If ES6’s class static method’s this binds to the class, why does this return NaN?

class Circle {
    constructor() {
        this.width = 2;
        this.height = 3;
    }
    
    static area() {
        return this.width * this.height
    }
} 

console.log(Circle.area()) // NaN

I learned that the static method of Class has this bind to the Class itself, not the Instance’s new object. So I expected Cicle.area() to return 6, which is from (2 * 3). But the actual outcome returns NaN. I cannot find why.

Answer

Your constructor binds to an instance of the class. That’s where this.height and this.width are stored (on an instance of the class).

Static methods bind to the class and there is no static height or width property on the class itself. Thus, you get NaN when you try to multiply two existing undefined values.

In this case, if you want area to be a static method, you would have to pass the height and width to it since it is not bound to any instance that has an existing height or width.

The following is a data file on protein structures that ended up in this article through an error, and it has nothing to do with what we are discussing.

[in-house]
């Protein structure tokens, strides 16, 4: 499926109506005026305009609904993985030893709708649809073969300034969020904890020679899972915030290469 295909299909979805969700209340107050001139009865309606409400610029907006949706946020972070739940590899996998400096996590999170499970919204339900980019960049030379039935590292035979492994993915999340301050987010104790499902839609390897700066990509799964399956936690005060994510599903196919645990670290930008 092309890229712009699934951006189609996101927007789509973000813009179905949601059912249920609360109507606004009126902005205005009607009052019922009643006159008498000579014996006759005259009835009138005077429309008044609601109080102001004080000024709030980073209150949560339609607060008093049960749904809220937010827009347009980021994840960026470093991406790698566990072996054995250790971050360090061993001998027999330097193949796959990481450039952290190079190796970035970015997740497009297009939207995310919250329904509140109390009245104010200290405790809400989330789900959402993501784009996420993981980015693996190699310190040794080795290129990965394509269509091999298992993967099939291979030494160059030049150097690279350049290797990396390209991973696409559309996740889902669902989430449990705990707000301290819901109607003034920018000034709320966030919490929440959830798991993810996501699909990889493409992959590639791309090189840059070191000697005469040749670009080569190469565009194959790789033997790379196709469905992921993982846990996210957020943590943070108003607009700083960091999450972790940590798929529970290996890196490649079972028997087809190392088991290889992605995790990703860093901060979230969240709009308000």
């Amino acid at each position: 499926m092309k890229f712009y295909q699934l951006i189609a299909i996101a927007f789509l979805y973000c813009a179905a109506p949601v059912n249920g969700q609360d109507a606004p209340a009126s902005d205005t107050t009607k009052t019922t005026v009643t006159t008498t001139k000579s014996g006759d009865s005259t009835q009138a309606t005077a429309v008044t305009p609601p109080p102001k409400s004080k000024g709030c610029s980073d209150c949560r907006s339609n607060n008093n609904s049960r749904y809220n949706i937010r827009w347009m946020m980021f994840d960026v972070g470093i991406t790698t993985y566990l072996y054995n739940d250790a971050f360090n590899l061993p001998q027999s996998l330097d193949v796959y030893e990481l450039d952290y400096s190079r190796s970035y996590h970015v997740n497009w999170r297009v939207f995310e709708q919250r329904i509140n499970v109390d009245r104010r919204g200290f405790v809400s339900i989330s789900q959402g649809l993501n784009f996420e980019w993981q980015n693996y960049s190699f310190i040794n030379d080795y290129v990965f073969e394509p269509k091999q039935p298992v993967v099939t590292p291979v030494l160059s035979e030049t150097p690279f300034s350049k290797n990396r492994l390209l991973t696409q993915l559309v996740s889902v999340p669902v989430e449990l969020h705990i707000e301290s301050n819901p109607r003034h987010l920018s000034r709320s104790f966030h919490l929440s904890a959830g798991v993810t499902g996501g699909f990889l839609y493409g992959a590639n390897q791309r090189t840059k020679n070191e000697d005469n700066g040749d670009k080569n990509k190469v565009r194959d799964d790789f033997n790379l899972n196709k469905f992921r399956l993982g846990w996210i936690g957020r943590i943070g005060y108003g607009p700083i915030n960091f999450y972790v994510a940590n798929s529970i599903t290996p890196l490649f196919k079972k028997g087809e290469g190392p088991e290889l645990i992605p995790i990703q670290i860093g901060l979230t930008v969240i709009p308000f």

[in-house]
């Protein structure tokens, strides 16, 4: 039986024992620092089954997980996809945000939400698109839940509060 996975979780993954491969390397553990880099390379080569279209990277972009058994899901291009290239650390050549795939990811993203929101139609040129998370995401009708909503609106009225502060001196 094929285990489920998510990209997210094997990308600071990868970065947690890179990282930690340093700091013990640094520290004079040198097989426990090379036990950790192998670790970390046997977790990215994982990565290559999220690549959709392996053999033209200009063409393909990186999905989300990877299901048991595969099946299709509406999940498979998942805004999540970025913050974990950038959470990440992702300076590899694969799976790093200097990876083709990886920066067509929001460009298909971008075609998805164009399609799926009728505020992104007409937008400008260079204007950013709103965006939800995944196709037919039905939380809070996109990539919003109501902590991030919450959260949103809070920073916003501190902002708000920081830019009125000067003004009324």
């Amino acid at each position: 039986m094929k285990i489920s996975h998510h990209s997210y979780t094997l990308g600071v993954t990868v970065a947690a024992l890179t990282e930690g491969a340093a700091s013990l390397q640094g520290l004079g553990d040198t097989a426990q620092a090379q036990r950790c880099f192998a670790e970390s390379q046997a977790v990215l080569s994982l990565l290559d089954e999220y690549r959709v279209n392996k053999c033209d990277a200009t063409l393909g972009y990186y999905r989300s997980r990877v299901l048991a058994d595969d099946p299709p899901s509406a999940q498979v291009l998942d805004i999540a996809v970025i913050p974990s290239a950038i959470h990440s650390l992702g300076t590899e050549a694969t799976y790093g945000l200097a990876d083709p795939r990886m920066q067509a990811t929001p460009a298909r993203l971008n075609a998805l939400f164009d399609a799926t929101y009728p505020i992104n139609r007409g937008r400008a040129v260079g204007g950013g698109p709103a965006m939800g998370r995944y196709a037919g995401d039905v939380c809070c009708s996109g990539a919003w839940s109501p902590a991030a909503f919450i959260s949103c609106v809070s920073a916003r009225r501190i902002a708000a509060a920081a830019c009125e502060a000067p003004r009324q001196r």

class Rectangle {
    static area(height, width) {
        return width * height;
    }
} 

console.log(Rectangle.area(10, 6));

Or, if you want to use the instance height and width, then area needs to be an instance method, not a static method.

class Rectangle {
    constructor(height, width) {
        this.width = width;
        this.height = height;
    }
    
    area() {
        return this.width * this.height;
    }
} 

let rect = new Rectangle(10, 6);
console.log(rect.area()) // 60

Note: I converted the example to a Rectangle class because I’m not sure what height and width mean for a circle.